Profits from it are invested back into supporting the charitable activities of the college and its fellows and members. A good part of the premises is Georgian. Were Ten Hill Place in the New Town, it would get more attention, but then the inner reaches of Edinburgh's south side do not have the same cachet. In many ways, I prefer the scruffier streets of the latter, the counter-intuitive change of pace from the bustle of Surgeon's Hall and arterial South Clerk Street, to peaceful Hill Square. Thanks to its proximity to the university and the central Mosque, this neighbourhood has always been cosmopolitan, yet kept a family feel; it's a place where you might hear the sound of children playing in the street.
You could easily walk past Ten Hill Place without spotting its restaurant. In fact, it looks like the anodyne sort of hotel that only has a restaurant because it needs to have one for residents, not because it seriously expects it to do much outside business. It's not like the Galvin brothers' highly successful Brasserie de Luxe at the Caledonian, which has built a strong and faithful following from non-residents, thanks to its outstanding food and service. The best you can say for the dining room at Ten Hill Place is that it's characterless.
I didn't have high expectations of the food at Ten Hill Place, but in the event, was pleasantly surprised. Surgeons generally have enough disposable income to appreciate the finer things in life, and Ten Hill Place has a small, carefully chosen Surgeon's Cellar list of fine wines, which, having reached optimum maturity, are now drinking at their peak. A bottle of 1999 Chateau Chasse-Spleen, for instance, will cost you a surprisingly approachable £38, a Léoville Poyferré 1998 comes in at £65, or if Burgundy is more your thing, then there's a 2008 Gevrey-Chambertin at £52. It would be criminal to serve hand-picked wines like this with mindless food.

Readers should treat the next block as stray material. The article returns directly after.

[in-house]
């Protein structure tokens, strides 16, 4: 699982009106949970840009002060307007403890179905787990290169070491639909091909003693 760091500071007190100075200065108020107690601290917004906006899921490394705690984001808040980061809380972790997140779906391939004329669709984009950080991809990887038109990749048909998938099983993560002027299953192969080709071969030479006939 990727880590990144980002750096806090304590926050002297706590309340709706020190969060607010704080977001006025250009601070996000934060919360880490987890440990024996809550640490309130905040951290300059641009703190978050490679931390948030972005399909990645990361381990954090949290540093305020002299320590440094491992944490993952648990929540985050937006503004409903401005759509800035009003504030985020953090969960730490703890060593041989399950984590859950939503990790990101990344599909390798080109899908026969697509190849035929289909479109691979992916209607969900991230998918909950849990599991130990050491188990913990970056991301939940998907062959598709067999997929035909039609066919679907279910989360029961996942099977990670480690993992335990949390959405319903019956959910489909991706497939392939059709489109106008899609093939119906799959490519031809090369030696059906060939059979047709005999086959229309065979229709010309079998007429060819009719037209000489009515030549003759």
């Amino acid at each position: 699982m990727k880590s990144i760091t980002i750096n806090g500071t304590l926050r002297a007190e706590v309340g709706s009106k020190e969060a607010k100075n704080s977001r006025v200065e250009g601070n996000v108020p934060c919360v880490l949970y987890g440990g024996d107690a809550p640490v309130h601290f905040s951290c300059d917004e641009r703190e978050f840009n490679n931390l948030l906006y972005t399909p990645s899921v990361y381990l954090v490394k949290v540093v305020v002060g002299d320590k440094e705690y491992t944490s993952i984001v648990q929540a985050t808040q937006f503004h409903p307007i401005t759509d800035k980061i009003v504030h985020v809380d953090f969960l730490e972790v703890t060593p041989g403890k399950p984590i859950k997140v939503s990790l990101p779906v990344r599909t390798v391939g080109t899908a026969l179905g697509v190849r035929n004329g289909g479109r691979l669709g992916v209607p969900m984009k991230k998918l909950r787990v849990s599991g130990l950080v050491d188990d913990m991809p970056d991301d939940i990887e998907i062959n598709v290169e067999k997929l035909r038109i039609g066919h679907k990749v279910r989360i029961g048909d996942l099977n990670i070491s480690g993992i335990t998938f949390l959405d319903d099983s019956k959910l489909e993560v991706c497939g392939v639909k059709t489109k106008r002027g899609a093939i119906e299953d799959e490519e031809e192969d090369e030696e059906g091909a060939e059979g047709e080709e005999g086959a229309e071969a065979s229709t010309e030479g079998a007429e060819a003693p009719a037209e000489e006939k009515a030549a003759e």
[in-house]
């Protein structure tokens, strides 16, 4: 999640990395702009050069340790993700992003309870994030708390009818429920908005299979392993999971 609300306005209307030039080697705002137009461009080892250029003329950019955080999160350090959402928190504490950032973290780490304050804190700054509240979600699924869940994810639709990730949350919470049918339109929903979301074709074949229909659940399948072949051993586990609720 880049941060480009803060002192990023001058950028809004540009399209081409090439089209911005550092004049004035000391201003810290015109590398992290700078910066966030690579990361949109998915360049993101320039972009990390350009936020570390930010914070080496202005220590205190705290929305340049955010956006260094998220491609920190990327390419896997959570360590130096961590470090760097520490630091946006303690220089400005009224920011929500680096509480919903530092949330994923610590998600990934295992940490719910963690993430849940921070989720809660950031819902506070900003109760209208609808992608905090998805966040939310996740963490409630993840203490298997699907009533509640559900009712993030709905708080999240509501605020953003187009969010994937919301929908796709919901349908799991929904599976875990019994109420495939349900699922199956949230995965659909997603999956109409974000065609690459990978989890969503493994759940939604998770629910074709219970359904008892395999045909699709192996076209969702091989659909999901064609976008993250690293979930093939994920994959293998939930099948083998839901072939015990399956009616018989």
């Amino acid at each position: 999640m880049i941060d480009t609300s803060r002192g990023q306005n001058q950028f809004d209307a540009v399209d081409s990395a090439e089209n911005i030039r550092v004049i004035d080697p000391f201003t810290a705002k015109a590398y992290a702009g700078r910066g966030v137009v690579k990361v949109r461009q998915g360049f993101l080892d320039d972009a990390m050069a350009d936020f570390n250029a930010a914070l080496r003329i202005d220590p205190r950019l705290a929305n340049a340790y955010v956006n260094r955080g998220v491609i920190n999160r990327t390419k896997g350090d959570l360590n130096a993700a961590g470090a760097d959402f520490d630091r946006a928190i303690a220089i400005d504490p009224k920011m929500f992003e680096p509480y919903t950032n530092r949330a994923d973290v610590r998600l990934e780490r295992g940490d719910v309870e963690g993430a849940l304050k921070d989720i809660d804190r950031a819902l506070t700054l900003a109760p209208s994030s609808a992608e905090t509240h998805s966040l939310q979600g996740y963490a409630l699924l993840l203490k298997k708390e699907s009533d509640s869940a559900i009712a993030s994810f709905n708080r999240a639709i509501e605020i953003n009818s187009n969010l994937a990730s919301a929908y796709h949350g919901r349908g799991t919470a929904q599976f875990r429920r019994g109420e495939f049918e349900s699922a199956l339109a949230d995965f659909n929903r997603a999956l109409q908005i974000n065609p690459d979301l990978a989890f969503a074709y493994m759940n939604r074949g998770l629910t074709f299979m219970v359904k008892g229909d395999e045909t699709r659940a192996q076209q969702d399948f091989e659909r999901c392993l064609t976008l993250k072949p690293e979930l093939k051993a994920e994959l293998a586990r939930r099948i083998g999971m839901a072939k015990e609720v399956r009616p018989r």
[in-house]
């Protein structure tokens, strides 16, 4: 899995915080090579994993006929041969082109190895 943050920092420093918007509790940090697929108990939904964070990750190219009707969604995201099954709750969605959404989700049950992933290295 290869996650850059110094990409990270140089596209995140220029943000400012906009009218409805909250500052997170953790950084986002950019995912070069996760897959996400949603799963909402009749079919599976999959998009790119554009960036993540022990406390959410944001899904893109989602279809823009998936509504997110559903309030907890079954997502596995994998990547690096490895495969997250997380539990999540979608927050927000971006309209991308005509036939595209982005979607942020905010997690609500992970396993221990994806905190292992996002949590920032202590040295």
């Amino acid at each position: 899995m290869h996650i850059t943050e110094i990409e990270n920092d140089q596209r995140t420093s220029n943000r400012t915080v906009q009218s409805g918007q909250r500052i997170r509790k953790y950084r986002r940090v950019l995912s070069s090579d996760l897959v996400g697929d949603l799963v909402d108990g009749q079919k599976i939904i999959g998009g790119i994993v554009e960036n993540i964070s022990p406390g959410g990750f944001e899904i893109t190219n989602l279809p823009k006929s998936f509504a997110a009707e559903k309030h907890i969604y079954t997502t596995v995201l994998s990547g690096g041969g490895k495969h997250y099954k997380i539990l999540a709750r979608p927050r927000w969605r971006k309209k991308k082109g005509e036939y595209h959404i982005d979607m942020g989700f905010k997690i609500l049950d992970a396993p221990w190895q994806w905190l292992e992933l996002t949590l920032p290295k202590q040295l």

You start off with home-baked bread, not chewy sourdough, but lighter, yeastier and crusty in a good way. It came with a fresh herb butter - I stress the word fresh, because so many flavoured butters I encounter are rancid - and a quenelle of gutsy dried tomato, anchovy, and olive tapenade.
I could have made a meal of the Stranraer pork belly, slowly braised in Thistly Cross cider, a model for how this fatty cut should be cooked: the crackling crisp and friable, the strands of meat soft and succulent, the fat nearly dissolving. Rather than doing the obvious thing and reducing the braising juices, the belly was freshened by a vivid oil and herb emulsion, and came with a sweet potato 'hash' aromatic with smoked paprika and blackened, fondant red pepper. A big generous bowlful of pulpy mussels and springy clams had a well-reduced cream and wine sauce, its richness lifted by a distinct lemon presence.
We ate in the restaurant, which was quiet, as opposed to the bar, which was heaving, and perhaps a surge of orders from there caught the kitchen off the hop. Main courses took a little longer than you'd expect to arrive, and the fillet steak more resembled a Sunday roast dinner, pallid rather than seared at its extremities. But it was immaculately tender, its charms shored up further by a piquant peppercorn sauce and a portion of potato tartiflette that would feed two. The coq au vin was half-hearted and not memorable, as though it had been made with tomato, and white, rather than red, wine. The hallmark of a true coq au vin is its wine-dark, purple majesty.
Our desserts were generous, unlike these mean little slices of this and that and for which you increasingly get charged £7. Here was a big-hearted, proper baked cheesecake, with a blushing pink rhubarb sauce and a plump quenelle of white chocolate whipped cream, and a home-made Amaretto ice cream with strata of caramelised walnut punctuating its milky depths.
Good value, honest, unfussy cooking, the restaurant at Ten Hill Place deserves to be busier than it is.